In previous blog posts, we looked at two of the most well-known superstitions in the theatre community; these superstitions have an influence across the world and throughout time. However, superstitions can develop in a way that is very specific to one theatre company, emerging from an inside joke or unique occurrence. This week, we explore the story of the Elvis Shrines that call STC home.
Theatre has a well-established history of recognizing ghosts and spirits at play for mishaps onstage. During a 1989 performance of The Beggar’s Opera at STC, a loud noise was heard backstage that needed an explanation. The source, according to then-Assistant Stage Manager Aubrey Brown, was none other than the King of Rock and Roll himself: Elvis Presley. Rather than give up the real culprit, the joke stuck with Stage Manager James Latus. He then decided that, to appease the King and keep future loud mishaps from occurring, a shrine must be erected.
The shrine started simple—a single candle and an Elvis postcard. But as others caught on to the joke, additional items began to appear. These items were believed to bring good luck to the artists and production members who left them. The tradition was so popular that the shrine grew large enough to inhabit two homes: one in the Klein Theatre and one in Harman Hall. Over the years, the collection has grown to include many strange and interesting objects: everything from Barbie dolls to snow globes to Reese’s Peanut Butter Cup packaging—even toilet paper! If you can put Elvis’ name or face on it, chances are that it has been included in the shrine.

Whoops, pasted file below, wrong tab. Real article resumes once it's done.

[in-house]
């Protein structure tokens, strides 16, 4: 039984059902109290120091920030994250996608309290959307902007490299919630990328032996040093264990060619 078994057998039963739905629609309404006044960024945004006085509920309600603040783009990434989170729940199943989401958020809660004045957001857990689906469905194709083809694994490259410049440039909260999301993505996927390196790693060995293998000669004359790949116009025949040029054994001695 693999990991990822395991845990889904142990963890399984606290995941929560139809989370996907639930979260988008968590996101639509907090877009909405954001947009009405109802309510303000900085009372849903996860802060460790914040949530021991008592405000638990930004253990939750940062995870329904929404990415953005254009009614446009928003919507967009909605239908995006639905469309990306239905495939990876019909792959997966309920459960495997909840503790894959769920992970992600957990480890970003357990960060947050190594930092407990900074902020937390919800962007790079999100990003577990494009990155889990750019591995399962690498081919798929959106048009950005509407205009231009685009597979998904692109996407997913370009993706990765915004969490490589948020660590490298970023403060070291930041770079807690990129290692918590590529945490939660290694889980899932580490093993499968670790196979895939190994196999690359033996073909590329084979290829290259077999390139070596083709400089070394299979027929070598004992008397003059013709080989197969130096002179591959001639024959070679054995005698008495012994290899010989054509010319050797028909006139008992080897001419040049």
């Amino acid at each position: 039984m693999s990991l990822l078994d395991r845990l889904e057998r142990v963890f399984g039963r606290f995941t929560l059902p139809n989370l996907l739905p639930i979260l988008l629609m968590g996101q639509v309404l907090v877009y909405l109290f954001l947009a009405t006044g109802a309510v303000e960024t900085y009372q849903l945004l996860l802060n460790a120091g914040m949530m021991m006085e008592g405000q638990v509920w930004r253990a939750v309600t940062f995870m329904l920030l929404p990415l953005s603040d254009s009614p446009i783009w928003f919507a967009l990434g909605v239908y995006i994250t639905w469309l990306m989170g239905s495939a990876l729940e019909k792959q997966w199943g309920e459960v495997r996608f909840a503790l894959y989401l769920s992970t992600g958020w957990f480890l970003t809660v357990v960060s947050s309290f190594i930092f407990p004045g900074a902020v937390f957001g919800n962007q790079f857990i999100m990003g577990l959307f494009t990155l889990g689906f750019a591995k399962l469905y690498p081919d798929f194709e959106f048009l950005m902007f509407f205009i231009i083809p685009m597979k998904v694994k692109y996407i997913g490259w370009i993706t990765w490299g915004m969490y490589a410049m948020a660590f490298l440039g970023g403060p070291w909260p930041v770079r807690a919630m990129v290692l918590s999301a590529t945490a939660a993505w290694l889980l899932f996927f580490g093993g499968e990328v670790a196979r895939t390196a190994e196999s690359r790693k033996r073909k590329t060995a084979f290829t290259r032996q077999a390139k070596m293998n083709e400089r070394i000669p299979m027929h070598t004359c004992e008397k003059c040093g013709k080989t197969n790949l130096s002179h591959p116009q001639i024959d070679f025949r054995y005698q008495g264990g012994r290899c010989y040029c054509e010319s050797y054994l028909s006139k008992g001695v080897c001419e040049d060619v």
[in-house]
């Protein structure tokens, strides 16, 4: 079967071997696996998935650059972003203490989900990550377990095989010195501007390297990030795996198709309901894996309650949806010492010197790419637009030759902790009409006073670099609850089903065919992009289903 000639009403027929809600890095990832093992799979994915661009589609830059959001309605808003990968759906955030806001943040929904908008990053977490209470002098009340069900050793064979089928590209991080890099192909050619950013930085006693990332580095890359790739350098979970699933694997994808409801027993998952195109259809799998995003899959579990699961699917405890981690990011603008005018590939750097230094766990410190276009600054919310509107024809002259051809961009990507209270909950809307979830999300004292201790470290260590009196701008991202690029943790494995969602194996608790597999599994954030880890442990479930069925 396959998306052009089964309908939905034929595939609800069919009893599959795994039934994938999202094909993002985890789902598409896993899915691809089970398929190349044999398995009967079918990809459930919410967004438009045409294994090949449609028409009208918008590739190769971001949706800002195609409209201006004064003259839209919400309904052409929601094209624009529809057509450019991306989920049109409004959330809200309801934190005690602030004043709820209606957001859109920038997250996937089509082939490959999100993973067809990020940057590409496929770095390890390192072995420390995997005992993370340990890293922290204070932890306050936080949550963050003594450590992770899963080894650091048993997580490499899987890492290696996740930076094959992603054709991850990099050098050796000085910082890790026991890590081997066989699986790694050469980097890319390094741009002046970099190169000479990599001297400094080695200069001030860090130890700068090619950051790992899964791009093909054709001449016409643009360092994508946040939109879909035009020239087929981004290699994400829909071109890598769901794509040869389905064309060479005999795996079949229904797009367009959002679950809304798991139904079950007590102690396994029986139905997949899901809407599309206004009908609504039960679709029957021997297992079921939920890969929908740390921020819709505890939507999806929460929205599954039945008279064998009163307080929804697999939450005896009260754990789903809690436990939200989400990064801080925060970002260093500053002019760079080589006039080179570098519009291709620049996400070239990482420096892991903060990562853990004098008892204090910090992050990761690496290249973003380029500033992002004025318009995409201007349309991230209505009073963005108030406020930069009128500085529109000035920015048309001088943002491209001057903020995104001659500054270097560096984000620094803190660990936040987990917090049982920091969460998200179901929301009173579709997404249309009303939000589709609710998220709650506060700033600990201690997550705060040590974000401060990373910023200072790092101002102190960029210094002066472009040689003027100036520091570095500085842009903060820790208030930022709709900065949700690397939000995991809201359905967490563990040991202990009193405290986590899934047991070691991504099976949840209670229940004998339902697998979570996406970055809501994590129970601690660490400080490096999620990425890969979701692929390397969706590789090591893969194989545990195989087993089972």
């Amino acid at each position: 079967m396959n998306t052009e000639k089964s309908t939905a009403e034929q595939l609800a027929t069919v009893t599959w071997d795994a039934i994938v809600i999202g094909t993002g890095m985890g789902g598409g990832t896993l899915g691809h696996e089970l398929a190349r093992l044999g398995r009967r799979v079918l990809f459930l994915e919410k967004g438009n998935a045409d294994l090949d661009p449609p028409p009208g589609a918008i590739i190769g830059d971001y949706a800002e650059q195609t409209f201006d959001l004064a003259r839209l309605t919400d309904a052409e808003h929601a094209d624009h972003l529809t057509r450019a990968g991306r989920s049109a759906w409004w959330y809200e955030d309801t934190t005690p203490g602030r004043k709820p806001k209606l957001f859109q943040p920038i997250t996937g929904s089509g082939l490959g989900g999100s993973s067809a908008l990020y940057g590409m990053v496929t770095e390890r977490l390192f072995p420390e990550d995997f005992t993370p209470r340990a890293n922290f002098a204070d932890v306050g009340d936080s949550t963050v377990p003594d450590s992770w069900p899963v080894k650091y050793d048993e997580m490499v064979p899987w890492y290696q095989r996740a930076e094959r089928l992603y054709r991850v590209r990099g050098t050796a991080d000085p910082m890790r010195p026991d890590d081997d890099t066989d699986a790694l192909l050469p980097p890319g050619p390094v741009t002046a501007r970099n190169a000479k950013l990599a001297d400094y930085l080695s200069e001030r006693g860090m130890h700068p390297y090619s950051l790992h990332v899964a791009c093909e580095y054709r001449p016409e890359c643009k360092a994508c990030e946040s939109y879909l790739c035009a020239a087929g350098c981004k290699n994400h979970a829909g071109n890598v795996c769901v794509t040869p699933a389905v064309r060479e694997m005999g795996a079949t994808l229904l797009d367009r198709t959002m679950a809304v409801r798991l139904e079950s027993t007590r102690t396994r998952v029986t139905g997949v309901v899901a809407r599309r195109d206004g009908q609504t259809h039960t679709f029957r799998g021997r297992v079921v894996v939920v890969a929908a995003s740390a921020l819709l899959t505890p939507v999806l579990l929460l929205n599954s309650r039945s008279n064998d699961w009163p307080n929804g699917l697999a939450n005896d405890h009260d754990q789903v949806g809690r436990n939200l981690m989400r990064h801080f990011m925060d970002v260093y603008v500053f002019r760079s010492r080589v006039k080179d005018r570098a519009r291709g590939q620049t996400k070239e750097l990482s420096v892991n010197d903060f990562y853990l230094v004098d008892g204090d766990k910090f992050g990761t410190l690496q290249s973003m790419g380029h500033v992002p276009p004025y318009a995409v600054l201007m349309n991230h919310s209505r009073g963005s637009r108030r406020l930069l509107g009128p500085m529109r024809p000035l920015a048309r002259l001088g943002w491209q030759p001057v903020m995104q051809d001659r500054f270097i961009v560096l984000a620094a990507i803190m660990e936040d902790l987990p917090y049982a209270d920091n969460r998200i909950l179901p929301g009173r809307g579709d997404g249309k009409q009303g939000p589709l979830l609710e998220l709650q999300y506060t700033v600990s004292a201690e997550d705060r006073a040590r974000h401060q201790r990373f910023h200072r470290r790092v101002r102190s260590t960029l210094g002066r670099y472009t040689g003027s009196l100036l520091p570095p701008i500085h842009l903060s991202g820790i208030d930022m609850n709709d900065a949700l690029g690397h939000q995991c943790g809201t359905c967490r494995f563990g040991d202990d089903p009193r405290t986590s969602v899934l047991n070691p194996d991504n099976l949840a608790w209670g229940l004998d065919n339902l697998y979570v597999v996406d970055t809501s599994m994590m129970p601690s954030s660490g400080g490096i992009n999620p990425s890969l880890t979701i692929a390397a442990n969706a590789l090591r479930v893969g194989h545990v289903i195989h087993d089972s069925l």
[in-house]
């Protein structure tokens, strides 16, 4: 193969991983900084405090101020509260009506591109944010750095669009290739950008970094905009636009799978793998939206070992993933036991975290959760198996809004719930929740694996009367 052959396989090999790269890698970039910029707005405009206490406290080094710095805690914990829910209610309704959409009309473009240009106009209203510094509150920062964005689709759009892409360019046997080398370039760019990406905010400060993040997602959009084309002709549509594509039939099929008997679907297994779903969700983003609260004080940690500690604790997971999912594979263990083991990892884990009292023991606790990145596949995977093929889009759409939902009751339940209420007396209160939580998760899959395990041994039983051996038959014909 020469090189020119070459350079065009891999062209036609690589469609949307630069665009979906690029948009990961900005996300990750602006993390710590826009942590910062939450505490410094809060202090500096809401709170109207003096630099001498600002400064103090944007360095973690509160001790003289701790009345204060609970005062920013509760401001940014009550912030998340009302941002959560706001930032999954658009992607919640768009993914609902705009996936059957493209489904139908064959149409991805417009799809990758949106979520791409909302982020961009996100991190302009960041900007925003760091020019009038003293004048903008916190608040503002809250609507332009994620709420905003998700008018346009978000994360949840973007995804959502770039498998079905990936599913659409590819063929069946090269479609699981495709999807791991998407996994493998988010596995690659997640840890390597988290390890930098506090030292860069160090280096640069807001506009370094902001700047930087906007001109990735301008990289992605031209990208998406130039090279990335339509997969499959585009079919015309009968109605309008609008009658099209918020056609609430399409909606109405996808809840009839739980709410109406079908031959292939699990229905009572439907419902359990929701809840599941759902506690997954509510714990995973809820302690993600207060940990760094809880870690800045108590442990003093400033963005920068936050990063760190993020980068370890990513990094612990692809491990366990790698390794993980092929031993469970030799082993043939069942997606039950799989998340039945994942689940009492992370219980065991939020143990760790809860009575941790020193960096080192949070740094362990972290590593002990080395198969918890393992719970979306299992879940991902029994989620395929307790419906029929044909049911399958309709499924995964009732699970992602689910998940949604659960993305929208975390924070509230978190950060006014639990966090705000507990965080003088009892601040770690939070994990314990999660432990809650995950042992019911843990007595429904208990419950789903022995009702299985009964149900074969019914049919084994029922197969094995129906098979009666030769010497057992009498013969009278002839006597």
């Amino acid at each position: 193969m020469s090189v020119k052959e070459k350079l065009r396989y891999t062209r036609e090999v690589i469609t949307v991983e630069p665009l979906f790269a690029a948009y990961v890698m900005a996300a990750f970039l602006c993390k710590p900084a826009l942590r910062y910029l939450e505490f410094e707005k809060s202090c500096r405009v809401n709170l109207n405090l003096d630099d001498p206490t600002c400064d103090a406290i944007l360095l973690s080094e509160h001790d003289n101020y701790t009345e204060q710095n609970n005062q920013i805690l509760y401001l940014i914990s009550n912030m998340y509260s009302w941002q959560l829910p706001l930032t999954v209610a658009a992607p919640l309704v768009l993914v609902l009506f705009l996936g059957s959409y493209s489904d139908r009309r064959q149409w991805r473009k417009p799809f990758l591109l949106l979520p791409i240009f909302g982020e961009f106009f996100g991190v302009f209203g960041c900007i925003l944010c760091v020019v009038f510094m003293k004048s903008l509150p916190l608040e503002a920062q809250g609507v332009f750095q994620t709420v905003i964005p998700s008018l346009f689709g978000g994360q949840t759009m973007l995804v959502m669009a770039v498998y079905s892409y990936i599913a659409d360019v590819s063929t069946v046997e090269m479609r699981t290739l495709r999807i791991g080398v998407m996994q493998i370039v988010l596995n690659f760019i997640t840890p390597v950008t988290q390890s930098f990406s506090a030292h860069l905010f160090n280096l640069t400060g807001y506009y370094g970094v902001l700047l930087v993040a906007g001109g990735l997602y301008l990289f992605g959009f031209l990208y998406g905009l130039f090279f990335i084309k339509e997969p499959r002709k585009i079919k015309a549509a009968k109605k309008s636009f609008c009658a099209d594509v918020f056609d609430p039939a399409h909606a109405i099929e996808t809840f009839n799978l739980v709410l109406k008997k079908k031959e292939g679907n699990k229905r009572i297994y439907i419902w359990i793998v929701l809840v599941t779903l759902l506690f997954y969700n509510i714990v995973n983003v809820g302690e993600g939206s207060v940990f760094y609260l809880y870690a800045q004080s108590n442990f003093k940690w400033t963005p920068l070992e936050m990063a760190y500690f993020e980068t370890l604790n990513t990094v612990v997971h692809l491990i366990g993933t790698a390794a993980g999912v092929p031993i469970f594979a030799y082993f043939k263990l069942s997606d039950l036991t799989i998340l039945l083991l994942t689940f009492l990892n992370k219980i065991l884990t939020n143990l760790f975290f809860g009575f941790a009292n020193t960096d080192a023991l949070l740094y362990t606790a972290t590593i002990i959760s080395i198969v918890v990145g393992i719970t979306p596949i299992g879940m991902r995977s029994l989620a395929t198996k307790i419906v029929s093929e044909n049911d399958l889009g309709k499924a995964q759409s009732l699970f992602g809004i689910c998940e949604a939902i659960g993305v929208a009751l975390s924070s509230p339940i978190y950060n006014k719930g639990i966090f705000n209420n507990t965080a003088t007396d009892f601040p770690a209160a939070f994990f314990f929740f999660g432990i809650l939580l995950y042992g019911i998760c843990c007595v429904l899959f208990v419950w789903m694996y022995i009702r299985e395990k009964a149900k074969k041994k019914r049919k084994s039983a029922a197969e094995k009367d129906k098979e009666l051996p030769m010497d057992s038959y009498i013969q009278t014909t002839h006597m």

In addition to drawing the attention of actors and crew, the Elvis Shrine has had Presidential recognition. Prior to one of First Lady Hillary Clinton’s visits to the theatre, her press secretary contacted STC and said that unfortunately, they would not be able to see the Elvis Shrine. The letter with this information was placed within the shrine, adding just another piece to its lore. However, after the performance, Hillary insisted upon viewing the shrine for herself and saw that the letter about her visit had been placed among the other Elvis paraphernalia.
Although it might not be initially apparent, a connection can be found between the King and the Bard. Much like the theatre’s namesake, Elvis was a country boy who grew to great fame and fortune through his specific brand of art. To this day, the Elvis Shrine remains an important, albeit somewhat silly, part of STC’s history.